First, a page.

We remain on a sell signal for gold.
Our signal was primarily due to deterioration of gold’s technicals, reversals of our momentum indicators (not shown), investor sentiment for gold at the time, the pattern of lower highs and lower lows, and so forth.
But as usual, the fundamentals have caught up to what technical analysis was seeing in February.
Global economies are slowing. Even the U.S. economic recovery is stumbling. So demand for commodities is plunging, as are commodity prices. The jobs picture is deteriorating again preventing pressure from building for higher wages.
And those deflationary effects are taking support out from under gold, the historical hedge against inflation.
Our original downside target was $1,500 an ounce, which at the time of the sell signal was at the lower limit of the trading band that has formed since last August.
However, gold has been taking its time in getting there, which has given the lower limit of the trading band time to extend further, perhaps indicating a move below $1,500.
Emerging Markets. Buy or Bail?
I’m still hearing a lot of bullish analysis regarding emerging markets as the place to be, given the economic problems and market declines in developed country markets.
“With demand from the developed world tepid at best, trade between emerging markets themselves will accelerate.”
“Emerging markets had a good start in 2012 and our Asian strategists expect Asia to outperform developed markets in 2012.”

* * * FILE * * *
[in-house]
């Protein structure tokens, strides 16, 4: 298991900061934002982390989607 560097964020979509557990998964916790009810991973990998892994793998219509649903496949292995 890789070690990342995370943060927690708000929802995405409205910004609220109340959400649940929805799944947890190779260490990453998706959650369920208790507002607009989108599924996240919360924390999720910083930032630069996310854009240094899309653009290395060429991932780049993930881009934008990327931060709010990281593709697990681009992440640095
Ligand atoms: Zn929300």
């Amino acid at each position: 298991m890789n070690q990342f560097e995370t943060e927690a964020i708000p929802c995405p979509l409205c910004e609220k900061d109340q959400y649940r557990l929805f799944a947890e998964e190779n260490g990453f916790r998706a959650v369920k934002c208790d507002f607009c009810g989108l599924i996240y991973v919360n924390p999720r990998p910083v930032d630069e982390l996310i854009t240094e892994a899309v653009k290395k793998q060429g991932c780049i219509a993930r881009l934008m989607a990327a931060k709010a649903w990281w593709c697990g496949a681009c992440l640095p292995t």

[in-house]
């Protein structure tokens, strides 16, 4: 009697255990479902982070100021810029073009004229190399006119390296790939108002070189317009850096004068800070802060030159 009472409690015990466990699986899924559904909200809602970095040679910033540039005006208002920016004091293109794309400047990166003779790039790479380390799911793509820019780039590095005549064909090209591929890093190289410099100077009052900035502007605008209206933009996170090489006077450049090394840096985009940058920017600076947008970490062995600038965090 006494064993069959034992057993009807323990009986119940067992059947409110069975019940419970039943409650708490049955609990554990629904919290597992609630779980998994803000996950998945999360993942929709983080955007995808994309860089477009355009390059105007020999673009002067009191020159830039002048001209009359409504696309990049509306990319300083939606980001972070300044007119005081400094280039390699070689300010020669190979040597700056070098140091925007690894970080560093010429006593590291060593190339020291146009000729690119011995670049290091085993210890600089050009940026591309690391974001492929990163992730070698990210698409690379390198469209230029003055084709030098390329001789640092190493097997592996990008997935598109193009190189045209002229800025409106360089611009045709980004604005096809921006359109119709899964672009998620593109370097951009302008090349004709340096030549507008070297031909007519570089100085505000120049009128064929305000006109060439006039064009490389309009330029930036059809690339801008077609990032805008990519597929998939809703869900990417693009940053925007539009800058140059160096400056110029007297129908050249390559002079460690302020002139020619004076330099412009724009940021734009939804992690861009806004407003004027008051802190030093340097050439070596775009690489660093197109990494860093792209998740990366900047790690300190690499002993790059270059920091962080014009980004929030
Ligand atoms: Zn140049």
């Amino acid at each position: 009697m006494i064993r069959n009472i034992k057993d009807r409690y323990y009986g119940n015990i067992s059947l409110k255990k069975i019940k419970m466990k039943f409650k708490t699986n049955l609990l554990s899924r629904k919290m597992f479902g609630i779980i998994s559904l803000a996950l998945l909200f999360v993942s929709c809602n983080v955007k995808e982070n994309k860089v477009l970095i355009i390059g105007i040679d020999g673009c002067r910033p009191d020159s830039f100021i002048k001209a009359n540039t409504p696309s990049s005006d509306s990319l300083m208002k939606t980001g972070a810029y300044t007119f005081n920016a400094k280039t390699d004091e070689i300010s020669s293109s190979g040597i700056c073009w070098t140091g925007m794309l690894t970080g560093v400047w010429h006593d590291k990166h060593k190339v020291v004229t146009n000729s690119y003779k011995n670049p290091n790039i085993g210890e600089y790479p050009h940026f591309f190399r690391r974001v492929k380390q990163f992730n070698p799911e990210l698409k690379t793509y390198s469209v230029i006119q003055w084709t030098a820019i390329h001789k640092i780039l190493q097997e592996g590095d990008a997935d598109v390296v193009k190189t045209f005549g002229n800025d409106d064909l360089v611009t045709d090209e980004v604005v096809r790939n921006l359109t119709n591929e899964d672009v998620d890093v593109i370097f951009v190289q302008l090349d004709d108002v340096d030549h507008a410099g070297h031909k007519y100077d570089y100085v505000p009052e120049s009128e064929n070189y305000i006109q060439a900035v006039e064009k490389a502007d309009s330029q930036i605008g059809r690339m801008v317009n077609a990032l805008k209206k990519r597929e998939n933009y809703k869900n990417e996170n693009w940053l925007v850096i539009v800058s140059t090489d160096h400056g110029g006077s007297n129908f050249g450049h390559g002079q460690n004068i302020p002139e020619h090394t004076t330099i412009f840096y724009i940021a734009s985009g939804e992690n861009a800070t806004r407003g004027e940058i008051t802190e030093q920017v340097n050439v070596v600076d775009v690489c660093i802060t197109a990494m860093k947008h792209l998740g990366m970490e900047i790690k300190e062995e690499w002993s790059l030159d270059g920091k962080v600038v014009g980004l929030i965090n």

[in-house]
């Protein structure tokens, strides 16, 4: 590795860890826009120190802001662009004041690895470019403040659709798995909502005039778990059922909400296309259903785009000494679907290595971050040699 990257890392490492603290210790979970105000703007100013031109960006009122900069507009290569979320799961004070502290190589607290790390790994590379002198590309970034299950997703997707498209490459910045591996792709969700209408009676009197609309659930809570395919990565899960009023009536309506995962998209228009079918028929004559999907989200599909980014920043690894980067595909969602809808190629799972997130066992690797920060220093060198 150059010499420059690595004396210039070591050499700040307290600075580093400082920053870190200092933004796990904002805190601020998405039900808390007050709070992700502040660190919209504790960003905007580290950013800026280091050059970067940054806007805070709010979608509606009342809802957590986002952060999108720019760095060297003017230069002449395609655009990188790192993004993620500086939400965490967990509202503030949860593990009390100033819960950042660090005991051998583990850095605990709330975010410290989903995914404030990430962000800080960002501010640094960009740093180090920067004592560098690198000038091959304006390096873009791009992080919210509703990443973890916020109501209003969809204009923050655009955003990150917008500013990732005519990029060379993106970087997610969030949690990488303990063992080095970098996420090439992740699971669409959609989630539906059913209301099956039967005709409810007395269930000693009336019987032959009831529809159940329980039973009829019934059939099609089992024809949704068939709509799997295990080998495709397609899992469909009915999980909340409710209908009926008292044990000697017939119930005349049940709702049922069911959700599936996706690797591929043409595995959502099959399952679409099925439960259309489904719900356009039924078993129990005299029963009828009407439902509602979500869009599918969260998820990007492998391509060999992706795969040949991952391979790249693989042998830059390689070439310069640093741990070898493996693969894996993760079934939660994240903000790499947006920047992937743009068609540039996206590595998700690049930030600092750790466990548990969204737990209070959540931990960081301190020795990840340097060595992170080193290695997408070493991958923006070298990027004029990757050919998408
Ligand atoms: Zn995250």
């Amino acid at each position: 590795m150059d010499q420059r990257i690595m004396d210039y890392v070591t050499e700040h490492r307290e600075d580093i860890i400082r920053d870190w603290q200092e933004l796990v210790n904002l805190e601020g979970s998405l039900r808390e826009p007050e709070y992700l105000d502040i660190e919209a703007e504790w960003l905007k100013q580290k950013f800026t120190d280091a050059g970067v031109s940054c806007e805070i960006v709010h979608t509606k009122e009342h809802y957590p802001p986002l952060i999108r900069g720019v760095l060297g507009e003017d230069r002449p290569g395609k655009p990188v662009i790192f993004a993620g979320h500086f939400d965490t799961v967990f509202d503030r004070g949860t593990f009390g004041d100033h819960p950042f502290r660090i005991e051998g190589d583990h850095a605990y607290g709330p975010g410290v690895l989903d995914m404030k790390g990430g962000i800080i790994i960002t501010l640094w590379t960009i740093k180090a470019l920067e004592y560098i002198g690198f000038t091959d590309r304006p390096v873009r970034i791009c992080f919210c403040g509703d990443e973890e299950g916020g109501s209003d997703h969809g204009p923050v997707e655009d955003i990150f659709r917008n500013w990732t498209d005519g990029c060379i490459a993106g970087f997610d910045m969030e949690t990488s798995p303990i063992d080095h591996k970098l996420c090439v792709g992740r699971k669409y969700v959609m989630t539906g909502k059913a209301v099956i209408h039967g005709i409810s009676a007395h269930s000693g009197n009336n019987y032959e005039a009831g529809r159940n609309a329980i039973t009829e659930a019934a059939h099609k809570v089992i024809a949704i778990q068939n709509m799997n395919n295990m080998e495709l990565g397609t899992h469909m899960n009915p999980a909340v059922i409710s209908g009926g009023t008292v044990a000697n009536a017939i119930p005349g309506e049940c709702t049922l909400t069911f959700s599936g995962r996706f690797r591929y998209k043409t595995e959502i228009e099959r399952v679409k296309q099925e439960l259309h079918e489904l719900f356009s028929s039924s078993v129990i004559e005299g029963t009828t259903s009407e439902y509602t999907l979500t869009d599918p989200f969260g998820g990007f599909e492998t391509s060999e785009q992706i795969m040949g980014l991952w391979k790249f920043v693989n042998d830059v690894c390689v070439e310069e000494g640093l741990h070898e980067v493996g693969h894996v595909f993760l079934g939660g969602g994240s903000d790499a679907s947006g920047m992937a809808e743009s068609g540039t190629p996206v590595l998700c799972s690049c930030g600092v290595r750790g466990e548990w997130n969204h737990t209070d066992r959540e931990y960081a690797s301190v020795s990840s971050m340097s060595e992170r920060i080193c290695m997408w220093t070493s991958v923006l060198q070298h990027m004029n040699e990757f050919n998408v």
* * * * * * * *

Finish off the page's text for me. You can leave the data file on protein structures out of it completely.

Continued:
Much of the analysis points out how emerging markets even made larger gains than developed country markets in the bull market off the 2009 lows.
True, but that was then, and this is now.
Technical analysis is showing a different picture.
Emerging markets look to me like they’re possibly in a bear market that began in April of last year, with the rally off the October low to a lower high, potentially being only a bear market rally within an ongoing bear market.
How Far Behind the Curve Is the Average Guy in The Street?
Analysts and markets have been concerned about the economy since the monthly jobs reports over the last few months began showing new jobs in serious declines.
Yesterday it was reported that the University of Michigan’s Consumer Sentiment Index improved to 77.8 in May from 76.4 in April, topping forecasts of a fractional decline to 76.2.
And interestingly, the report said almost twice as many consumers in the survey reported hearing about the previous new monthly job gains than had heard about recent monthly job losses.
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To read my weekend newspaper column ‘Plunging Commodity Prices Are Ominous For Stock Market’ Click here.